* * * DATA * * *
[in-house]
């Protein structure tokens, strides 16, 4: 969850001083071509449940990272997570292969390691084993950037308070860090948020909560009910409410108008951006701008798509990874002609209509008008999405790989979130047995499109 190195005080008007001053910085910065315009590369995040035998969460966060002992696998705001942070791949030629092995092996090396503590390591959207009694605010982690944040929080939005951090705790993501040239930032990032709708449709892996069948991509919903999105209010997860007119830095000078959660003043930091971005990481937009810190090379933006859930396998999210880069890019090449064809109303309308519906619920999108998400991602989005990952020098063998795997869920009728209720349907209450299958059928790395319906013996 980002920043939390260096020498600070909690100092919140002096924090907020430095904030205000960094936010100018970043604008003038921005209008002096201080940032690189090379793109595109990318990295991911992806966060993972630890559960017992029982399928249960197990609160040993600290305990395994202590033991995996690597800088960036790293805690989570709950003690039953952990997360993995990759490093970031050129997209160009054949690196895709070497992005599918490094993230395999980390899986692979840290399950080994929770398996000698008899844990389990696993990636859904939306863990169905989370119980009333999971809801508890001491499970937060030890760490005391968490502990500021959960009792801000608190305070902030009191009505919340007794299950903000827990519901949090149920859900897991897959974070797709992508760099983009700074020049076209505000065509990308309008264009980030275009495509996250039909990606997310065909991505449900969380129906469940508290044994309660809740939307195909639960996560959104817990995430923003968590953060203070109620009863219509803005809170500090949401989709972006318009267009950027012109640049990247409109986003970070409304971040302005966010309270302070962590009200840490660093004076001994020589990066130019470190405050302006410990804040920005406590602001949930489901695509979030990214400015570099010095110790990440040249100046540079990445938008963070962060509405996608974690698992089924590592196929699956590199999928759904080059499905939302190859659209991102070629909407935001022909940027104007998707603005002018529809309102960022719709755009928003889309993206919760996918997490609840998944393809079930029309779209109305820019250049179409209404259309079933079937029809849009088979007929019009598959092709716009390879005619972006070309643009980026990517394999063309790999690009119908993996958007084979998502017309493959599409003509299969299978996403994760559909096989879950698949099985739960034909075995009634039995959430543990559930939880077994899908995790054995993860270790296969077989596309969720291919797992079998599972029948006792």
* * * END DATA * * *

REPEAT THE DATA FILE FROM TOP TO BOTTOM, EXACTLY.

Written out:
[in-house]
């Protein structure tokens, strides 16, 4: 969850001083071509449940990272997570292969390691084993950037308070860090948020909560009910409410108008951006701008798509990874002609209509008008999405790989979130047995499109 190195005080008007001053910085910065315009590369995040035998969460966060002992696998705001942070791949030629092995092996090396503590390591959207009694605010982690944040929080939005951090705790993501040239930032990032709708449709892996069948991509919903999105209010997860007119830095000078959660003043930091971005990481937009810190090379933006859930396998999210880069890019090449064809109303309308519906619920999108998400991602989005990952020098063998795997869920009728209720349907209450299958059928790395319906013996 980002920043939390260096020498600070909690100092919140002096924090907020430095904030205000960094936010100018970043604008003038921005209008002096201080940032690189090379793109595109990318990295991911992806966060993972630890559960017992029982399928249960197990609160040993600290305990395994202590033991995996690597800088960036790293805690989570709950003690039953952990997360993995990759490093970031050129997209160009054949690196895709070497992005599918490094993230395999980390899986692979840290399950080994929770398996000698008899844990389990696993990636859904939306863990169905989370119980009333999971809801508890001491499970937060030890760490005391968490502990500021959960009792801000608190305070902030009191009505919340007794299950903000827990519901949090149920859900897991897959974070797709992508760099983009700074020049076209505000065509990308309008264009980030275009495509996250039909990606997310065909991505449900969380129906469940508290044994309660809740939307195909639960996560959104817990995430923003968590953060203070109620009863219509803005809170500090949401989709972006318009267009950027012109640049990247409109986003970070409304971040302005966010309270302070962590009200840490660093004076001994020589990066130019470190405050302006410990804040920005406590602001949930489901695509979030990214400015570099010095110790990440040249100046540079990445938008963070962060509405996608974690698992089924590592196929699956590199999928759904080059499905939302190859659209991102070629909407935001022909940027104007998707603005002018529809309102960022719709755009928003889309993206919760996918997490609840998944393809079930029309779209109305820019250049179409209404259309079933079937029809849009088979007929019009598959092709716009390879005619972006070309643009980026990517394999063309790999690009119908993996958007084979998502017309493959599409003509299969299978996403994760559909096989879950698949099985739960034909075995009634039995959430543990559930939880077994899908995790054995993860270790296969077989596309969720291919797992079998599972029948006792």